It is the job interview question that we all dread the most: what was your biggest failure? And according to Jeff Stibel’s recent Harvard Business Review article entitled, “For President, I Want the Guy Who’s Failed,” it is the most important question to ask both candidates who hope to lead our country for the next four years. Indeed, one true test of leadership skills is the ability to acknowledge and learn from one’s own mistakes. But that quality alone is not enough to go on. What questions do we need to ask our potential leaders?
Asking About Leadership Skills
1. “What’s Your Biggest Failure?”
Stibel insists upon asking such questions of potential job candidates at his company, because he believes that “you learn more from failures than you do from success, but only if you are willing to admit and own up to those failures.” The nature of contemporary politics often seems to be self-promotion and finger pointing, rather than owning up to one’s mistakes. But imagine the management development lessons we could gain from leaders being open about their failures!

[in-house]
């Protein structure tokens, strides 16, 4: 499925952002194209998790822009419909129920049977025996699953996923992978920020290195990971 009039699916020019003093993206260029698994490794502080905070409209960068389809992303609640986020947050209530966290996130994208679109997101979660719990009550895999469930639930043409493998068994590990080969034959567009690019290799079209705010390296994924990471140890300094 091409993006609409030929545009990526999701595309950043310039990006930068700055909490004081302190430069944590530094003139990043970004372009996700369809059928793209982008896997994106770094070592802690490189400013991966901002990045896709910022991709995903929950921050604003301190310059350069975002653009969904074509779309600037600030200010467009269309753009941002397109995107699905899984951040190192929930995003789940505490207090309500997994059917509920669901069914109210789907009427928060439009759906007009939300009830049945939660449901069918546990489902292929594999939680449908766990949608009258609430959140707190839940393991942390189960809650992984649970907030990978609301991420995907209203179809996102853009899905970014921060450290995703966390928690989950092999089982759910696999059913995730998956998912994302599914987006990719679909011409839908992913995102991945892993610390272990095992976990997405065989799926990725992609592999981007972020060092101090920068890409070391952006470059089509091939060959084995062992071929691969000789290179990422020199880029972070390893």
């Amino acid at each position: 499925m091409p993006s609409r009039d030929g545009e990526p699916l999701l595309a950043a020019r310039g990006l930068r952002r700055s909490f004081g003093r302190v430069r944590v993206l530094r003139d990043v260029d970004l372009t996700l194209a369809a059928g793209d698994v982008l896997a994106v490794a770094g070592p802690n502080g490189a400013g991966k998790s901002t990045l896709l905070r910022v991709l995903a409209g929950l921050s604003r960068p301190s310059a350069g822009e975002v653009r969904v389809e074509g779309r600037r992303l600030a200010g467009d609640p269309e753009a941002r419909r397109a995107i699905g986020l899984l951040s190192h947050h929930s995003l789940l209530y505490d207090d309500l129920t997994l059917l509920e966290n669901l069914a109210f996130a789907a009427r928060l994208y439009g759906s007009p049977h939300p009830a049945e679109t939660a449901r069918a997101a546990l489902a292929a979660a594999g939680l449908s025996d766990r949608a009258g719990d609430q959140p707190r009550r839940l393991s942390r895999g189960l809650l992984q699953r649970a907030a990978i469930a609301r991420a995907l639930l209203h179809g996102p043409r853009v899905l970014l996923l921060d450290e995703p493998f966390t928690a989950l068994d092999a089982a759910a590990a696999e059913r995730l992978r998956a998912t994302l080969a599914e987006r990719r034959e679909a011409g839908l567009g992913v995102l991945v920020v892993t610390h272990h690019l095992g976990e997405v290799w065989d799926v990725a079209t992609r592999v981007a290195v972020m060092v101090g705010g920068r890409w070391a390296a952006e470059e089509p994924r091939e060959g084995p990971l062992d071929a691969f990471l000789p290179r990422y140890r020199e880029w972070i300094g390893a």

2. “What’s the Biggest Risk You’ve Taken, and Would You Do it Again?”
Moving forward in a business or in a government involves weighing option and taking risks. Even if a risk ultimately results in failure, that situation can teach important lessons. As a result, Stibel insists that “calculated risk-taking is important” and is one of the leadership skills that we should expect from our president, as well as our business leaders.
3. “When Have You Taken an Unpopular Position Against Special Interest Groups?”
One crucial management development skill is standing up for what is right even if it is unpopular. This is not only an important attribute for a manager in a company, it is important for the person who manages our country. Stibel says, “I want a candidate who can demonstrate that he has taken a position that serves the broader public in the face of adversity.” In our world of constant commentary through polling and social media, it can be all too easy to be distracted by popularity contests.
4. “What’s the Most Unconventional Thing You’ve Done?”
One especially important leadership skills is being willing to break the mold and think creatively when it is necessary. No matter what position you are in, this characteristic is predictive of future success.